Soybean variety selection is the first step in producing a high-yielding soybean crop. Each variety has specific strengths that can make it highly suited for a certain environment but less suited for another. Soybean maturity and disease tolerance are 2 of the most important traits to consider when selecting a variety. However, other traits may be just as critical for local environments such as high pH soils.
Selecting the appropriate maturity is essential to maximizing soybean yield. Each variety has a relatively narrow geographical range in which it will perform as a “full-season” crop, utilizing all of the available growing season but still reaching physiological maturity before frost. This geographical range is usually no wider than 100 to 150 miles north to south. This is because soybean development depends on summer day length, which is shorter in the South than in the North.
When the days begin to shorten in the summer, a soybean variety in its ideal geographical range is triggered to flower. When a variety is grown north of its ideal geography, it will flower later in the season when the days shorten. Thus, the variety will mature later than normal and may be at risk of a killing frost. Conversely, if a northern variety is moved south, it will flower earlier than it would in its ideal geography. If flowering occurs before the variety reaches adequate height, yields may be reduced.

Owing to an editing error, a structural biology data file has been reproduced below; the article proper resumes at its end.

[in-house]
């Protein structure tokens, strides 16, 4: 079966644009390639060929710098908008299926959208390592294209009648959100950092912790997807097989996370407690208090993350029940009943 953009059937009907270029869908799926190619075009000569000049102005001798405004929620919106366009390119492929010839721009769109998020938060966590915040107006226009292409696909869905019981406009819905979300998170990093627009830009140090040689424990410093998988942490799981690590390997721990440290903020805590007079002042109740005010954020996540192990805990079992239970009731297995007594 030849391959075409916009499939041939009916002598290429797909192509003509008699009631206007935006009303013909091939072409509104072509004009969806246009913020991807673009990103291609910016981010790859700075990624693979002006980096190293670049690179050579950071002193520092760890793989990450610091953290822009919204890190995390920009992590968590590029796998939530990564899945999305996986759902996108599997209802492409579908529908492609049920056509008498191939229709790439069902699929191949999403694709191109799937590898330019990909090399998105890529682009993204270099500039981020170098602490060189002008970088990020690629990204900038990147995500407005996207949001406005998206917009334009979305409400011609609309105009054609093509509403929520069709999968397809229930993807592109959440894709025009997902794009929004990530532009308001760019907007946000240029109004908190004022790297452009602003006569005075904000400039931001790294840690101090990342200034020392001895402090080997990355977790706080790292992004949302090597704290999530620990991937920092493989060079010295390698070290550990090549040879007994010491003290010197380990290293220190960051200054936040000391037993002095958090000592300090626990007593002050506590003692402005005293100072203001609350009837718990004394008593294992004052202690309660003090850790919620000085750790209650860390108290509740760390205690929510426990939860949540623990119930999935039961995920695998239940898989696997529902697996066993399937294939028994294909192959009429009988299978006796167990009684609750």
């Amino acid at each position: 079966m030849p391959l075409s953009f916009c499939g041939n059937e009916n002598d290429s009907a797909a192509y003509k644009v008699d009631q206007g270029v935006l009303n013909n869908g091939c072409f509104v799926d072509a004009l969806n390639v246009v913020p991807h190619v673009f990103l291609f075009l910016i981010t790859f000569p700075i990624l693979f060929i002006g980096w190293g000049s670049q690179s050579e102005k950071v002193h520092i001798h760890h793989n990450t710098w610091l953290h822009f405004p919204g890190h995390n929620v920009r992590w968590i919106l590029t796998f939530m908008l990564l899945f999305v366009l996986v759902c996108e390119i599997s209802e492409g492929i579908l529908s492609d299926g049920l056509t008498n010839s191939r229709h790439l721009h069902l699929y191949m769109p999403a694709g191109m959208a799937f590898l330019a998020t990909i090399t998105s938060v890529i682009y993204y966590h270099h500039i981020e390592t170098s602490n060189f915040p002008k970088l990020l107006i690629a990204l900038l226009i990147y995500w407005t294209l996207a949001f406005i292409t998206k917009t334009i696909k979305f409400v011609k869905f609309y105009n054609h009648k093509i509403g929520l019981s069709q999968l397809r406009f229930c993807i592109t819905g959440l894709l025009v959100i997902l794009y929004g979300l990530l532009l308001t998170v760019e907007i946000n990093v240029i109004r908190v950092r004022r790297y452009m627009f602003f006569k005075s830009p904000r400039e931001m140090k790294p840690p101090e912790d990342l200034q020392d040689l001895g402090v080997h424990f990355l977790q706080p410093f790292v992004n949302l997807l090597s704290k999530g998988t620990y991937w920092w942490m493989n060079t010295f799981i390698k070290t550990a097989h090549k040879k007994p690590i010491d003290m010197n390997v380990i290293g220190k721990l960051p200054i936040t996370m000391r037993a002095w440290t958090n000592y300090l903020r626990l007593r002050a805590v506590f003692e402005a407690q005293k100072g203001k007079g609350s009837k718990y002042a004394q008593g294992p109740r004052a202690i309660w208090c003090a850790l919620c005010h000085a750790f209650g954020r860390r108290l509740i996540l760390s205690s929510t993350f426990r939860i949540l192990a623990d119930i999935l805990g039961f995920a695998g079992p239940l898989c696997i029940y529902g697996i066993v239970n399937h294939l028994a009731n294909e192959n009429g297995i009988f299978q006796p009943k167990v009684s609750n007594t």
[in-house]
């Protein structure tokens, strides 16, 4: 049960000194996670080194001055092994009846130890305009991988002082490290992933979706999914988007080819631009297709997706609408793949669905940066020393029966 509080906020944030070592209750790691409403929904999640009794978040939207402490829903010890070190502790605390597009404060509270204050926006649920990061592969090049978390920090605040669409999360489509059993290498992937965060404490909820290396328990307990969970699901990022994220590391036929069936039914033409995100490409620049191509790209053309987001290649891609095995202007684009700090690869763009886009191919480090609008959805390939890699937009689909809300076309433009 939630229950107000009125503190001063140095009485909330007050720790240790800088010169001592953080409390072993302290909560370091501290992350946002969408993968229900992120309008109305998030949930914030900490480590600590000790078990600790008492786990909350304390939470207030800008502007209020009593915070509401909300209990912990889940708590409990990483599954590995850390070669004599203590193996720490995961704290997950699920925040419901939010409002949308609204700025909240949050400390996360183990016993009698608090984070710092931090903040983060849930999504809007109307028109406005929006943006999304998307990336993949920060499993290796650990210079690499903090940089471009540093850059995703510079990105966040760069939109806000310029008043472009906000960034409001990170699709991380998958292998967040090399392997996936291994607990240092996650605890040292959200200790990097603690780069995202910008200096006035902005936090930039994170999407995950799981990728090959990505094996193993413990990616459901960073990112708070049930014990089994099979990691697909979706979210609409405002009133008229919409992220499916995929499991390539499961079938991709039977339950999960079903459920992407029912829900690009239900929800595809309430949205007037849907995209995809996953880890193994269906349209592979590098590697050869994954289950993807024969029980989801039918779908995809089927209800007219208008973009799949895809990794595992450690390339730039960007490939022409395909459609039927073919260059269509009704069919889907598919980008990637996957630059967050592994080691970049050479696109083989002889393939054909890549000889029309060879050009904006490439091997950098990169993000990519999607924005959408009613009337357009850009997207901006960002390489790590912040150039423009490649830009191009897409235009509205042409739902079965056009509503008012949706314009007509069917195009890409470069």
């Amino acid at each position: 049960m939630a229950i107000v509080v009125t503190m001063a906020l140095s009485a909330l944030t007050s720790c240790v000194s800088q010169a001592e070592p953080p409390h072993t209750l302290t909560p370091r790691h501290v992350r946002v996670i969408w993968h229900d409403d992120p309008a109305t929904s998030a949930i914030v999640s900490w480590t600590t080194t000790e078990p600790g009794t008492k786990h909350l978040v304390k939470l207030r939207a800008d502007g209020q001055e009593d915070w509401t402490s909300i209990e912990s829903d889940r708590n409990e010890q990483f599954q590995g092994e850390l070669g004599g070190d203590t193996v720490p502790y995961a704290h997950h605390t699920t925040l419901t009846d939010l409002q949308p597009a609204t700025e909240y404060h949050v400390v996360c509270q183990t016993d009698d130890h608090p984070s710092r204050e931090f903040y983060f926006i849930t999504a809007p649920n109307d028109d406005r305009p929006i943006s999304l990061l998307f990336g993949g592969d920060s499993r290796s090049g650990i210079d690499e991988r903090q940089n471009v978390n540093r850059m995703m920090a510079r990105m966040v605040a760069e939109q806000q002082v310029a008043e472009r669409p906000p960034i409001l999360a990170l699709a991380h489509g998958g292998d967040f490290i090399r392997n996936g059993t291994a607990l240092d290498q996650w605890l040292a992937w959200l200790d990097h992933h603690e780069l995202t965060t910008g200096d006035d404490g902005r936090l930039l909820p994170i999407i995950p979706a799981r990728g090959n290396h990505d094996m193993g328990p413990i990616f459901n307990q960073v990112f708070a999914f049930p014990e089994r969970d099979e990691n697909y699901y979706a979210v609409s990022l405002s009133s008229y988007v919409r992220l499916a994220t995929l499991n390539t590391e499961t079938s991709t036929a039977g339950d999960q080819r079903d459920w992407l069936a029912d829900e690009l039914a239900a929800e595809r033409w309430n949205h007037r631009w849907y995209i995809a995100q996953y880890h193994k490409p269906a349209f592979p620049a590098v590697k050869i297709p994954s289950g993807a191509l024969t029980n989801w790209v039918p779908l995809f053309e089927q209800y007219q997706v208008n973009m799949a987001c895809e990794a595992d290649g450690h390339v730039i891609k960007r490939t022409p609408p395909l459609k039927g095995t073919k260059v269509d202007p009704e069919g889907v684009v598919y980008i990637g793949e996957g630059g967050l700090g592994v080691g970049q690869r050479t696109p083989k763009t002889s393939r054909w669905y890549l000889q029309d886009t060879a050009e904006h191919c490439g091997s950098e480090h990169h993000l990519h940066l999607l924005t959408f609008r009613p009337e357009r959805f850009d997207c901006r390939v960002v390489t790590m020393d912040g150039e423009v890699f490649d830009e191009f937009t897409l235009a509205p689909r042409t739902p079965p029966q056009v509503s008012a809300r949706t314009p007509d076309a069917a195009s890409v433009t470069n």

Ideal maturity is also influenced by planting date, as illustrated by a 2013 Pioneer study that evaluated the response of different soybean maturities planted at 3 timings. Maturity group 2.8 and 3.0 varieties had the greatest yield with mid-May planting (Figure 1). Longer maturity varieties yielded well with either late April or mid-May planting.
In a 2-year Pioneer study conducted at several high pH sites in Minnesota, IDC-tolerant varieties outyielded susceptible varieties by an average of 18 bu/acre (Figure 4).